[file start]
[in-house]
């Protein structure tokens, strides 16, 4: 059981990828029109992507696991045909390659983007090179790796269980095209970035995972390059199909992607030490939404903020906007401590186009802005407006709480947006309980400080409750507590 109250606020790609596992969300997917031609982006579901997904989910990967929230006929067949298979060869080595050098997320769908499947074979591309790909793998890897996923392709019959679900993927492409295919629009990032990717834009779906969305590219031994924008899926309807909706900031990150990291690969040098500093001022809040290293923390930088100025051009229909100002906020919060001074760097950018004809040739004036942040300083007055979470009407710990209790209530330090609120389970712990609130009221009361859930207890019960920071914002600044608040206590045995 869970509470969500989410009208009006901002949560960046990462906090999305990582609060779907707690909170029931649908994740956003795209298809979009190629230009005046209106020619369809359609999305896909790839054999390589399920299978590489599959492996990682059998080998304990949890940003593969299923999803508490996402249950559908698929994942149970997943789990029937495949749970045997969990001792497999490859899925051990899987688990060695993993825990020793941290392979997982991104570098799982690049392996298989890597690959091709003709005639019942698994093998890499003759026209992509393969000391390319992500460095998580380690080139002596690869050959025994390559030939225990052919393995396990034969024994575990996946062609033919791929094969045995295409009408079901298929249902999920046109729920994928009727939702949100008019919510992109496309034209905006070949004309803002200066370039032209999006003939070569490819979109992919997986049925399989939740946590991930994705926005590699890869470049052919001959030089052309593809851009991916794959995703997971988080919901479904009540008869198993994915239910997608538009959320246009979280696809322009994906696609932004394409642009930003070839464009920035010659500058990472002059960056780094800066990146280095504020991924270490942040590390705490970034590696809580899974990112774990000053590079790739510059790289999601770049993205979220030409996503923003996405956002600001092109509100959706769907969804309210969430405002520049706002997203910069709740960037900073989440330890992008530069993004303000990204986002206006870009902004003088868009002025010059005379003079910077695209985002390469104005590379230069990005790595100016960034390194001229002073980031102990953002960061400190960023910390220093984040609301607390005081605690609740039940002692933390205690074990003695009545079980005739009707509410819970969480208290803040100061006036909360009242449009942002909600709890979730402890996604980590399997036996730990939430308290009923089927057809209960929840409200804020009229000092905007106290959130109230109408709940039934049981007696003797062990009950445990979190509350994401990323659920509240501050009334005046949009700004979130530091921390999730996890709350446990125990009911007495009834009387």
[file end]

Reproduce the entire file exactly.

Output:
[in-house]
């Protein structure tokens, strides 16, 4: 059981990828029109992507696991045909390659983007090179790796269980095209970035995972390059199909992607030490939404903020906007401590186009802005407006709480947006309980400080409750507590 109250606020790609596992969300997917031609982006579901997904989910990967929230006929067949298979060869080595050098997320769908499947074979591309790909793998890897996923392709019959679900993927492409295919629009990032990717834009779906969305590219031994924008899926309807909706900031990150990291690969040098500093001022809040290293923390930088100025051009229909100002906020919060001074760097950018004809040739004036942040300083007055979470009407710990209790209530330090609120389970712990609130009221009361859930207890019960920071914002600044608040206590045995 869970509470969500989410009208009006901002949560960046990462906090999305990582609060779907707690909170029931649908994740956003795209298809979009190629230009005046209106020619369809359609999305896909790839054999390589399920299978590489599959492996990682059998080998304990949890940003593969299923999803508490996402249950559908698929994942149970997943789990029937495949749970045997969990001792497999490859899925051990899987688990060695993993825990020793941290392979997982991104570098799982690049392996298989890597690959091709003709005639019942698994093998890499003759026209992509393969000391390319992500460095998580380690080139002596690869050959025994390559030939225990052919393995396990034969024994575990996946062609033919791929094969045995295409009408079901298929249902999920046109729920994928009727939702949100008019919510992109496309034209905006070949004309803002200066370039032209999006003939070569490819979109992919997986049925399989939740946590991930994705926005590699890869470049052919001959030089052309593809851009991916794959995703997971988080919901479904009540008869198993994915239910997608538009959320246009979280696809322009994906696609932004394409642009930003070839464009920035010659500058990472002059960056780094800066990146280095504020991924270490942040590390705490970034590696809580899974990112774990000053590079790739510059790289999601770049993205979220030409996503923003996405956002600001092109509100959706769907969804309210969430405002520049706002997203910069709740960037900073989440330890992008530069993004303000990204986002206006870009902004003088868009002025010059005379003079910077695209985002390469104005590379230069990005790595100016960034390194001229002073980031102990953002960061400190960023910390220093984040609301607390005081605690609740039940002692933390205690074990003695009545079980005739009707509410819970969480208290803040100061006036909360009242449009942002909600709890979730402890996604980590399997036996730990939430308290009923089927057809209960929840409200804020009229000092905007106290959130109230109408709940039934049981007696003797062990009950445990979190509350994401990323659920509240501050009334005046949009700004979130530091921390999730996890709350446990125990009911007495009834009387």